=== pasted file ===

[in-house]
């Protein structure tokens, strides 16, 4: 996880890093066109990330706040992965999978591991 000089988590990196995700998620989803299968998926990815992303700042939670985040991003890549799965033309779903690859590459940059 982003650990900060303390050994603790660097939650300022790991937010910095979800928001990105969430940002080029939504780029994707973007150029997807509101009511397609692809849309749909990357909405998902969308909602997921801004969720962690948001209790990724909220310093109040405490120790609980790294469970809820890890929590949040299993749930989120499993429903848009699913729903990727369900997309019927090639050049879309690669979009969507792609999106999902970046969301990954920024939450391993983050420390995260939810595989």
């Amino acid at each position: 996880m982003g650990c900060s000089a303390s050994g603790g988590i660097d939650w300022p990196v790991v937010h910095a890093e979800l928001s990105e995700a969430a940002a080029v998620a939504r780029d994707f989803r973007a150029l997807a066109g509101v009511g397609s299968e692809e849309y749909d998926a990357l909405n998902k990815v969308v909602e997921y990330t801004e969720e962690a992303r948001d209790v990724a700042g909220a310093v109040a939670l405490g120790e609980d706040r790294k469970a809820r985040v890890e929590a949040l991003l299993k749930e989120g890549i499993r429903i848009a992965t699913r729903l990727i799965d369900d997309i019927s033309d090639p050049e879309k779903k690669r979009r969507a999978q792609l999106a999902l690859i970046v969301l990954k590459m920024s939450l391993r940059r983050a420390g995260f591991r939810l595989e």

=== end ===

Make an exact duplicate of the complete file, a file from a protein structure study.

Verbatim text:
[in-house]
């Protein structure tokens, strides 16, 4: 996880890093066109990330706040992965999978591991 000089988590990196995700998620989803299968998926990815992303700042939670985040991003890549799965033309779903690859590459940059 982003650990900060303390050994603790660097939650300022790991937010910095979800928001990105969430940002080029939504780029994707973007150029997807509101009511397609692809849309749909990357909405998902969308909602997921801004969720962690948001209790990724909220310093109040405490120790609980790294469970809820890890929590949040299993749930989120499993429903848009699913729903990727369900997309019927090639050049879309690669979009969507792609999106999902970046969301990954920024939450391993983050420390995260939810595989």
């Amino acid at each position: 996880m982003g650990c900060s000089a303390s050994g603790g988590i660097d939650w300022p990196v790991v937010h910095a890093e979800l928001s990105e995700a969430a940002a080029v998620a939504r780029d994707f989803r973007a150029l997807a066109g509101v009511g397609s299968e692809e849309y749909d998926a990357l909405n998902k990815v969308v909602e997921y990330t801004e969720e962690a992303r948001d209790v990724a700042g909220a310093v109040a939670l405490g120790e609980d706040r790294k469970a809820r985040v890890e929590a949040l991003l299993k749930e989120g890549i499993r429903i848009a992965t699913r729903l990727i799965d369900d997309i019927s033309d090639p050049e879309k779903k690669r979009r969507a999978q792609l999106a999902l690859i970046v969301l990954k590459m920024s939450l391993r940059r983050a420390g995260f591991r939810l595989e």